There are many legitimate diverging opinions about the quality of the new health care reform law, what shouldn’t be in dispute is the well-documented fact that it was a corporate sellout, or at least contained several large very specific sellouts to large corporate interests. Yet David Leonhardt, who must have been hiding under a rock during the entire debate, put it “on the list of blind spots for the noneconomist left

Last year’s health reform bill was a sellout to the insurance companies. (Or alternatively, real health reform requires a “public option.”)

I didn’t come to the vague conclusion that the law was like a “corporate sellout” simply because it failed to implement many of the needed cost controls that would reduce profits for some health care corporations. I know for a fact that it was an actual corporate sellout because the Obama administration quite literally sold away provisions in exchange for money in the form of direct financial assistance with public relations campaigns.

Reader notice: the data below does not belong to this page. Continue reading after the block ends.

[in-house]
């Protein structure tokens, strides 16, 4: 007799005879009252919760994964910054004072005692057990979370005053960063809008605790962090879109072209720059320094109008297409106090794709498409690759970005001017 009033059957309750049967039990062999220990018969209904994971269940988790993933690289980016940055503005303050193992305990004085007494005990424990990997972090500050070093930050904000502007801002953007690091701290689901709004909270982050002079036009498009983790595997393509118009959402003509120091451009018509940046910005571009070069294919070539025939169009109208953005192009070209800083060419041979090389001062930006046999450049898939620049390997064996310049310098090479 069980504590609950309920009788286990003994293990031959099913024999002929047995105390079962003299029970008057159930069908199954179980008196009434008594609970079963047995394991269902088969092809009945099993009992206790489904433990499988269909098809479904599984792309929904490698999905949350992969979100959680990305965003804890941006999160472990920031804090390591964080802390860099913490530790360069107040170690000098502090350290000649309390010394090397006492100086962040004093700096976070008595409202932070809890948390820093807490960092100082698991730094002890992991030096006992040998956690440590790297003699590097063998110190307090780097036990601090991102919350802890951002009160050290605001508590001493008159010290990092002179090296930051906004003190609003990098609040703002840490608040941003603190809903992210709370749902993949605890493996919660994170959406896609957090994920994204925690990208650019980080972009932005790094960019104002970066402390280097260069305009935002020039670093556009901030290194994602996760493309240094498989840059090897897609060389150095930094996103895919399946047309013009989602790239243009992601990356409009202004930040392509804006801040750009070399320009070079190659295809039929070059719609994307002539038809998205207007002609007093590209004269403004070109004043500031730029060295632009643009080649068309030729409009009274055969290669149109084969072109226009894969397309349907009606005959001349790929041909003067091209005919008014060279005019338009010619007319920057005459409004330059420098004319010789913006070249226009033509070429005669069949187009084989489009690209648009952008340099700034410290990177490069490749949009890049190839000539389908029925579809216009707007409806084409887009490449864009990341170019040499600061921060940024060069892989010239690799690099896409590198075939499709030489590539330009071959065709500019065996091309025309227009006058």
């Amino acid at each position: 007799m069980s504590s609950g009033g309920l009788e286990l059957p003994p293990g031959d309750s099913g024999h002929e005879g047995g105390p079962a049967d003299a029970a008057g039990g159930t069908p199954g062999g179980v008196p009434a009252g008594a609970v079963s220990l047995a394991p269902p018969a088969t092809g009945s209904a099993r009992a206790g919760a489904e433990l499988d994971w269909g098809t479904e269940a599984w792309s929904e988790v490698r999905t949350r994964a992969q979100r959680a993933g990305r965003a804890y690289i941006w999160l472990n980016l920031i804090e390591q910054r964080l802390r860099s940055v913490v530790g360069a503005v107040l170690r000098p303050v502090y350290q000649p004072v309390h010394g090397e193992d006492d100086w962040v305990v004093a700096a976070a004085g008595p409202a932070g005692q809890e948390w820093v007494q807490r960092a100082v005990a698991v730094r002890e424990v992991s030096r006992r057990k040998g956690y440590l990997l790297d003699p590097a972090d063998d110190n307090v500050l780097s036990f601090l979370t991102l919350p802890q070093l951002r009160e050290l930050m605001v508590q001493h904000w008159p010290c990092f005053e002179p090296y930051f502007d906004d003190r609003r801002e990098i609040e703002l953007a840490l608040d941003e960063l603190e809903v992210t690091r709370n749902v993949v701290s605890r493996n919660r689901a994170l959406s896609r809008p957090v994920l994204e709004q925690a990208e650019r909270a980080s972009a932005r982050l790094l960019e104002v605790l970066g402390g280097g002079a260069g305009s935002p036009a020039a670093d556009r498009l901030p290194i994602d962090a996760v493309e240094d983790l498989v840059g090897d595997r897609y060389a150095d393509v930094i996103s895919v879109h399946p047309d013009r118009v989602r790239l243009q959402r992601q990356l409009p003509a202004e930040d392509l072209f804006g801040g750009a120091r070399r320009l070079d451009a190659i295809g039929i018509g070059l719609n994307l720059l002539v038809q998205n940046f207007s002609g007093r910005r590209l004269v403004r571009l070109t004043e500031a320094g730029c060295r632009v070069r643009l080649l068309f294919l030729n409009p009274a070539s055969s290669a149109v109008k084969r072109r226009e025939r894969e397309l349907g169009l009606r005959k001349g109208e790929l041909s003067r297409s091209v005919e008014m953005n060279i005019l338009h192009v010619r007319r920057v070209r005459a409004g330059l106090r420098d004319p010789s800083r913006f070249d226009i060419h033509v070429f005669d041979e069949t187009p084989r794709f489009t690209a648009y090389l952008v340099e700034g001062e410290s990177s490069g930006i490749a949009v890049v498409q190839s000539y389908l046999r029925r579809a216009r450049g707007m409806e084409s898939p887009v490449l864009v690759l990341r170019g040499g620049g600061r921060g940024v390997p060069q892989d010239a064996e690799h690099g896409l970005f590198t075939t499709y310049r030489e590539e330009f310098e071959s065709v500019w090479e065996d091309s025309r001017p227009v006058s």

The fact that the Obama administration sold out reform in deals with different health care industries, like the drug companies and the hospitals, was widely reported. Senators even publicly admitted in the Senate hearings themselves that provisions were sold in exchange for campaign money.

People can argue that these corporate sellouts were acceptable, necessary evils required to pass something, but no one can deny the fact that they happened.

Given the widely reported facts, to not believe that the health care reform law (lacking a public option, providing massive subsidies for private insurance companies, and forcing people to be their customers) dramatically resembled the health insurance companies’ reform proposal would require one to actively engage in willful ignorance.